Amazon has already placed a moratorium on the sale of Rekognition to law enforcement organizations which has been in effect since 2020. Amazon’s board of directors has released a statement urging its shareholders to vote against the proposal, saying that they are “committed to the responsible use of our artificial intelligence and machine learning products and services.”
20 of the 50 states in the U.S. have some sort of laws and regulations about the use of biometric data by tech companies. Illinois was the first state to set such guidelines, passing legislation in 2008 requiring companies to gain consent from users to use their data, as well as informing them thoroughly about where and how their data will be used for a given duration of time. In short, these guidelines require that companies like Amazon provide informed consent to its users about the use of their data. Washington, the state where Amazon’s headquarters are located, passed similar legislation in 2017.
With these laws in place, Amazon has now become the subject of legal action regarding the misuse of their customers’ biometric data. According to Nelson’s court filings, Amazon is currently facing more than 14 class action lawsuits as well as 75,000 individual cases regarding this issue. Other tech companies, such as Apple, Facebook, and Google are facing litigation over their mishandling of biometric data as well.
Clearview AI, a startup company focusing on facial recognition technology, recently settled a two-year legal battle and agreed to restrict the use of its biometric data after it was found the facial images they collected were obtained without consent. In Nelson’s court filings, he argues that the heavy litigation Amazon is facing proves they have been egregiously negligent like their fellow tech companies with users’ biometric data, and that its executives and board of directors are legally responsible for the circumstances before and after the lawsuits. According to Nelson, the potential damages the company can face are “astronomical to the point the company could be put out of business if the violations are not immediately addressed, stopped and remedied.”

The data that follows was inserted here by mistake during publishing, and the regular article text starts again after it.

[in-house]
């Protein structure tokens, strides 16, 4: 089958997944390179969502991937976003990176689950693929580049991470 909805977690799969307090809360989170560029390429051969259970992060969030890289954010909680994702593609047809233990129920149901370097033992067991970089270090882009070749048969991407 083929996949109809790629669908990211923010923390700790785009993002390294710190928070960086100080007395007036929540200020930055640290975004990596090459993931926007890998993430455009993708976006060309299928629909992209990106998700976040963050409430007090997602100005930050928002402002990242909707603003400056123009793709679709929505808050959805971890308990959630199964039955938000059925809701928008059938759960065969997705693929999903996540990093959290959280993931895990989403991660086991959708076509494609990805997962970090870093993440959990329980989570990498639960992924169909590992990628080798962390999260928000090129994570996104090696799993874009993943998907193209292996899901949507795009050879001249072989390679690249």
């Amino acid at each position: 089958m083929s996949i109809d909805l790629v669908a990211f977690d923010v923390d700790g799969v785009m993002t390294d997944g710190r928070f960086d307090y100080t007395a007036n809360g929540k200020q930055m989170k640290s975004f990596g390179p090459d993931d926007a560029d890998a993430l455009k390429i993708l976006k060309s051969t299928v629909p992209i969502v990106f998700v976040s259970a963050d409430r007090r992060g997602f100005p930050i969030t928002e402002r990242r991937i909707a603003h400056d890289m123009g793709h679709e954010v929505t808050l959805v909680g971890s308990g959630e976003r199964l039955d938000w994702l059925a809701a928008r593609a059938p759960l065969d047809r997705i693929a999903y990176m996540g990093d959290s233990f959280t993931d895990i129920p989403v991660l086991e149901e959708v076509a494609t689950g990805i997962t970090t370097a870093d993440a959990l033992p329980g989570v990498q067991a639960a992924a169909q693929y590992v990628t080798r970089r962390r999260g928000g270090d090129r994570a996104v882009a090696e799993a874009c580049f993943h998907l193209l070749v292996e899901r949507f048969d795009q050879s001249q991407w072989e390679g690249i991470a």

Lawsuit against Amazon
Nelson’s legal filings allege that Amazon’s top corporate leaders failed to warn shareholders about how their use of biometric data could adversely impact them financially and legally. Nelson also alleges that Amazon may potentially be violating the legislation passed in Illinois in 2008, named the Biometric Privacy Information Act. A similar lawsuit was recently settled between Facebook and users in Illinois, with the company agreeing to pay $650 million to 1.6 million named plaintiffs in the class action lawsuit over its misuse of biometric data taken from facial images.
The lawsuit claims that Amazon and its executives were not responsive to concerns from shareholders like Nelson about its potential legal violations. Nelson alleges that they all approved various “false statements” about these violations, failing to inform shareholders about their misuse of customer biometric data. Nelson’s legal filings state that the actions of Amazon’s executives “jeopardizes and harms one of Amazon’s most important (and fragile) assets: consumer trust. Reputational damage is particularly devastating for technology companies like Amazon.”